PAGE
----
Supreme Court Chief Justice John Roberts put a pause on ending Title 42, the pandemic era policy that allows for migrant expulsions at the border, which was due to expire on Wednesday.
On Monday night, Roberts ordered an “administrative stay” that allows the Court to consider an emergency application from 15 Republican state attorneys general asking that Title 42 remain while litigation continues.
The Supreme Court action comes after the Mayor of El Paso had declared a state of emergency over the weekend in anticipation of migrants flooding into his city increasing by roughly threefold when Title 42 was lifted.
Title 42 is a decades-old clause in the health code that allows the government to take emergency action to stop the “introduction of communicable diseases” into the U.S., but it had been rarely used until the Trump Administration implemented it as an immigration policy when the Covid pandemic struck. The Biden Administration continued its use, invoking it to expel migrants more than 2 million times, although many were repeat border-crossers.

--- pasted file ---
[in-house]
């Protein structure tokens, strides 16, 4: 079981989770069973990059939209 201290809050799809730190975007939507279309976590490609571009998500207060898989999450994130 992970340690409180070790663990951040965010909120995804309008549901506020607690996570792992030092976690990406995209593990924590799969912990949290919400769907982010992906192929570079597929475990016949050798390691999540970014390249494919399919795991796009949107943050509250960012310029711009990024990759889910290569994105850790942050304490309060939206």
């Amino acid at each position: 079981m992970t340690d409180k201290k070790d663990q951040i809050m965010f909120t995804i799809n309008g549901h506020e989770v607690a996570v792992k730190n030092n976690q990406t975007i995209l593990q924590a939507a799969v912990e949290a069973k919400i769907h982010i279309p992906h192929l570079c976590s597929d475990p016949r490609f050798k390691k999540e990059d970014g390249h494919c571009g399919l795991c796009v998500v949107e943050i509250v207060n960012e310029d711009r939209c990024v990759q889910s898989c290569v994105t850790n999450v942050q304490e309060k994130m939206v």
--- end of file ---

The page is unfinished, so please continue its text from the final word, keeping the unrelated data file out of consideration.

In November, U.S. District Court Judge Emmet Sullivan ruled the Title 42 policy unlawful, calling it “arbitrary and capricious.”
Justice Roberts, who reviews emergency requests from the U.S. Court of Appeals for the D.C. Circuit, gave the Department of Homeland Security and immigrant advocates until 5 p.m. Tuesday to respond to the request from Republican state officials, which was submitted on Monday. The call for responses typically means that the full Court will be involved in deciding the matter.